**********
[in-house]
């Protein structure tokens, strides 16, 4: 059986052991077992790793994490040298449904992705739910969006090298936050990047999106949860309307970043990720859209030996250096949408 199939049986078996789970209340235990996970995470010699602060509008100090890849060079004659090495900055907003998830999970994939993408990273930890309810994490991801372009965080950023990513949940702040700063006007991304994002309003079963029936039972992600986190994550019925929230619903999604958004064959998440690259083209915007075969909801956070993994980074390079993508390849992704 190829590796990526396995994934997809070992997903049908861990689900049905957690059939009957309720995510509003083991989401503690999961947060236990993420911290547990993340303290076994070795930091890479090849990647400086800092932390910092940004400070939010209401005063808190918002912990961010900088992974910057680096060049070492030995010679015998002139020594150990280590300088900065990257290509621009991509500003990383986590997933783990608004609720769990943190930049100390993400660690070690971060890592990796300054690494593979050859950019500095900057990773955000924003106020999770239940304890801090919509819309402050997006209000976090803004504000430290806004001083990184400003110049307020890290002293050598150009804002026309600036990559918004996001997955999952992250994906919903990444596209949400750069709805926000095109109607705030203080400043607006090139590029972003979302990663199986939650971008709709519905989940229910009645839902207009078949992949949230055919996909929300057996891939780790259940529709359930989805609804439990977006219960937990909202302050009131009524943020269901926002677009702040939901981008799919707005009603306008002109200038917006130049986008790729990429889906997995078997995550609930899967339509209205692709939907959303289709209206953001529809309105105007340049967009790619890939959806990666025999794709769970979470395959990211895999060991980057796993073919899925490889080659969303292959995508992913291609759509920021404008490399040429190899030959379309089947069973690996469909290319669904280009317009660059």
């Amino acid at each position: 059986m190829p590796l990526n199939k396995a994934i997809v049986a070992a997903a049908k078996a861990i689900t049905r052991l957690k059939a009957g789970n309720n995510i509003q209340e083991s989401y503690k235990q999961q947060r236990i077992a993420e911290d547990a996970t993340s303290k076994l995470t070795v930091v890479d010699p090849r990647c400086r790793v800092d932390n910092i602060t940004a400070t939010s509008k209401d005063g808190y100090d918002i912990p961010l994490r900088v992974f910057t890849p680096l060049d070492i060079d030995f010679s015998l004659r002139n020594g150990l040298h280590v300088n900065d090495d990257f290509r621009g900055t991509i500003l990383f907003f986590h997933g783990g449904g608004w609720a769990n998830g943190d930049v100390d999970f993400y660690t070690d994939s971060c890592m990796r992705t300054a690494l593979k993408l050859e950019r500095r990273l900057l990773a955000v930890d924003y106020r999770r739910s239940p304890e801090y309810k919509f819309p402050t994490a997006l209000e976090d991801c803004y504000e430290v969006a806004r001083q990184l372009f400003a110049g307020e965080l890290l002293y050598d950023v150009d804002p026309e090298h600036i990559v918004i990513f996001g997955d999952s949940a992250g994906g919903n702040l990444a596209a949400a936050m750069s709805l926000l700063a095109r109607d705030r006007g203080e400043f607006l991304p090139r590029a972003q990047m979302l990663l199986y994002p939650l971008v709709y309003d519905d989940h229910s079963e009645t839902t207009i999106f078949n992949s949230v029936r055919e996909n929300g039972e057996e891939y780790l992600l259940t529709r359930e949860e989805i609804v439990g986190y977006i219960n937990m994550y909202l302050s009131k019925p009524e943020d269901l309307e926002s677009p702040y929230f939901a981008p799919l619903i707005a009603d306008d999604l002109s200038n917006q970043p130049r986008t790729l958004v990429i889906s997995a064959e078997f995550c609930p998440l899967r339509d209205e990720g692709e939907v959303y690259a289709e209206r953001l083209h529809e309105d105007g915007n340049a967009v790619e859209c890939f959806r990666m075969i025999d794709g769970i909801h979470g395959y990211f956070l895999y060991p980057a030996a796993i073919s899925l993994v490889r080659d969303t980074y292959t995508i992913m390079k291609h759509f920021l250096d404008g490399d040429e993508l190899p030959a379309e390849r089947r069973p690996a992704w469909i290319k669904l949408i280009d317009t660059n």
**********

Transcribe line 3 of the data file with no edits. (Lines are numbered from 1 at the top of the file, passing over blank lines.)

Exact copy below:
């Amino acid at each position: 059986m190829p590796l990526n199939k396995a994934i997809v049986a070992a997903a049908k078996a861990i689900t049905r052991l957690k059939a009957g789970n309720n995510i509003q209340e083991s989401y503690k235990q999961q947060r236990i077992a993420e911290d547990a996970t993340s303290k076994l995470t070795v930091v890479d010699p090849r990647c400086r790793v800092d932390n910092i602060t940004a400070t939010s509008k209401d005063g808190y100090d918002i912990p961010l994490r900088v992974f910057t890849p680096l060049d070492i060079d030995f010679s015998l004659r002139n020594g150990l040298h280590v300088n900065d090495d990257f290509r621009g900055t991509i500003l990383f907003f986590h997933g783990g449904g608004w609720a769990n998830g943190d930049v100390d999970f993400y660690t070690d994939s971060c890592m990796r992705t300054a690494l593979k993408l050859e950019r500095r990273l900057l990773a955000v930890d924003y106020r999770r739910s239940p304890e801090y309810k919509f819309p402050t994490a997006l209000e976090d991801c803004y504000e430290v969006a806004r001083q990184l372009f400003a110049g307020e965080l890290l002293y050598d950023v150009d804002p026309e090298h600036i990559v918004i990513f996001g997955d999952s949940a992250g994906g919903n702040l990444a596209a949400a936050m750069s709805l926000l700063a095109r109607d705030r006007g203080e400043f607006l991304p090139r590029a972003q990047m979302l990663l199986y994002p939650l971008v709709y309003d519905d989940h229910s079963e009645t839902t207009i999106f078949n992949s949230v029936r055919e996909n929300g039972e057996e891939y780790l992600l259940t529709r359930e949860e989805i609804v439990g986190y977006i219960n937990m994550y909202l302050s009131k019925p009524e943020d269901l309307e926002s677009p702040y929230f939901a981008p799919l619903i707005a009603d306008d999604l002109s200038n917006q970043p130049r986008t790729l958004v990429i889906s997995a064959e078997f995550c609930p998440l899967r339509d209205e990720g692709e939907v959303y690259a289709e209206r953001l083209h529809e309105d105007g915007n340049a967009v790619e859209c890939f959806r990666m075969i025999d794709g769970i909801h979470g395959y990211f956070l895999y060991p980057a030996a796993i073919s899925l993994v490889r080659d969303t980074y292959t995508i992913m390079k291609h759509f920021l250096d404008g490399d040429e993508l190899p030959a379309e390849r089947r069973p690996a992704w469909i290319k669904l949408i280009d317009t660059n």